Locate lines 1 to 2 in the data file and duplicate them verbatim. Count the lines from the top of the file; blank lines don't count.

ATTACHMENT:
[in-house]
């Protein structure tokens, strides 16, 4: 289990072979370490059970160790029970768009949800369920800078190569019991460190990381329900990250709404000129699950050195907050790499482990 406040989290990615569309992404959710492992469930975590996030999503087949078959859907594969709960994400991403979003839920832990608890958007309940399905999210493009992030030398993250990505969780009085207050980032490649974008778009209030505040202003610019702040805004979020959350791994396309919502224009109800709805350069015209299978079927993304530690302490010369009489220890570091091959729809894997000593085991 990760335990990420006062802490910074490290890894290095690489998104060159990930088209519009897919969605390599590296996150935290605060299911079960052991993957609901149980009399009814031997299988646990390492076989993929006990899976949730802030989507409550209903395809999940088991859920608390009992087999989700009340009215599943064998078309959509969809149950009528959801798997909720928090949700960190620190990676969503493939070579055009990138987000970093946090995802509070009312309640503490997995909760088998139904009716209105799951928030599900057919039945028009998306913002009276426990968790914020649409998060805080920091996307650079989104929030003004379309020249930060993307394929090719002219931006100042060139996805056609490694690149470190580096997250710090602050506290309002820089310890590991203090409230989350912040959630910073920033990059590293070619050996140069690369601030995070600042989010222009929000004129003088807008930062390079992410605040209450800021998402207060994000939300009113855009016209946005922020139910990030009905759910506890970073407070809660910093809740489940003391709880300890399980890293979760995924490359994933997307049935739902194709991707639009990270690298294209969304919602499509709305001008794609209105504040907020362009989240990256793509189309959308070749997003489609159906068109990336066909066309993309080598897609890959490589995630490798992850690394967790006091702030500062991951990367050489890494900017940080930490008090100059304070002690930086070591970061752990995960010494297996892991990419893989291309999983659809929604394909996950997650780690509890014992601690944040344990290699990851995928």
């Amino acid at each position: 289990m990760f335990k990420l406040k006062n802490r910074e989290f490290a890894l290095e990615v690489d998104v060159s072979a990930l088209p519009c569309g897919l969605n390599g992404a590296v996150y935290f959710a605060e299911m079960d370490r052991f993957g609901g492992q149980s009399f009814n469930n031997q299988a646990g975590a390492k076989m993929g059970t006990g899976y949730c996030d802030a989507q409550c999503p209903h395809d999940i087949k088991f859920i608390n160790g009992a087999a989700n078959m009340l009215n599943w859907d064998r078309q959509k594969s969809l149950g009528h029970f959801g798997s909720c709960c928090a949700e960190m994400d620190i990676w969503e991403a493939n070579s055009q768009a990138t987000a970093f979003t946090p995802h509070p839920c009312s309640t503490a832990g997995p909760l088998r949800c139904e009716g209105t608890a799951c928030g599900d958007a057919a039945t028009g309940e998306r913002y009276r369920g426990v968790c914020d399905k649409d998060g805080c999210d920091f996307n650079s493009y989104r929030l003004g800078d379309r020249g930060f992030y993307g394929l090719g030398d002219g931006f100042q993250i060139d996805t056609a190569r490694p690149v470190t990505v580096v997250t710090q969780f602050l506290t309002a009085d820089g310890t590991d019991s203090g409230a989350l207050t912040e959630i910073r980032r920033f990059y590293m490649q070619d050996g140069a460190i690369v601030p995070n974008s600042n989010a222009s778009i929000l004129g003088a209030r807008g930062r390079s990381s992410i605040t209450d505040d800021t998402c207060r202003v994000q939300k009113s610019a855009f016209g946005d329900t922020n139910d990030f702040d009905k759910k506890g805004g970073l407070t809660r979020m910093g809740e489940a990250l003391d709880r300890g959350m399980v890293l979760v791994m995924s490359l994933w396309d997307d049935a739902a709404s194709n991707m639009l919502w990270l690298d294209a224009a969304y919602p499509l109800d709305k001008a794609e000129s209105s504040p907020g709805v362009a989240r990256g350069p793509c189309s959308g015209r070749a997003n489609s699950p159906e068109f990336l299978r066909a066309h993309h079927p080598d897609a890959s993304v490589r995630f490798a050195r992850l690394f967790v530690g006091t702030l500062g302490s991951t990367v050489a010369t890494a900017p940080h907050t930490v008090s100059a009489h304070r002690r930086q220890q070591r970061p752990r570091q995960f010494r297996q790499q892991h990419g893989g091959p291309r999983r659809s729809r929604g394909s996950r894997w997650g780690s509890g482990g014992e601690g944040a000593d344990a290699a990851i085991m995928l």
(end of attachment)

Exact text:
[in-house]
């Protein structure tokens, strides 16, 4: 289990072979370490059970160790029970768009949800369920800078190569019991460190990381329900990250709404000129699950050195907050790499482990 406040989290990615569309992404959710492992469930975590996030999503087949078959859907594969709960994400991403979003839920832990608890958007309940399905999210493009992030030398993250990505969780009085207050980032490649974008778009209030505040202003610019702040805004979020959350791994396309919502224009109800709805350069015209299978079927993304530690302490010369009489220890570091091959729809894997000593085991 990760335990990420006062802490910074490290890894290095690489998104060159990930088209519009897919969605390599590296996150935290605060299911079960052991993957609901149980009399009814031997299988646990390492076989993929006990899976949730802030989507409550209903395809999940088991859920608390009992087999989700009340009215599943064998078309959509969809149950009528959801798997909720928090949700960190620190990676969503493939070579055009990138987000970093946090995802509070009312309640503490997995909760088998139904009716209105799951928030599900057919039945028009998306913002009276426990968790914020649409998060805080920091996307650079989104929030003004379309020249930060993307394929090719002219931006100042060139996805056609490694690149470190580096997250710090602050506290309002820089310890590991203090409230989350912040959630910073920033990059590293070619050996140069690369601030995070600042989010222009929000004129003088807008930062390079992410605040209450800021998402207060994000939300009113855009016209946005922020139910990030009905759910506890970073407070809660910093809740489940003391709880300890399980890293979760995924490359994933997307049935739902194709991707639009990270690298294209969304919602499509709305001008794609209105504040907020362009989240990256793509189309959308070749997003489609159906068109990336066909066309993309080598897609890959490589995630490798992850690394967790006091702030500062991951990367050489890494900017940080930490008090100059304070002690930086070591970061752990995960010494297996892991990419893989291309999983659809929604394909996950997650780690509890014992601690944040344990290699990851995928």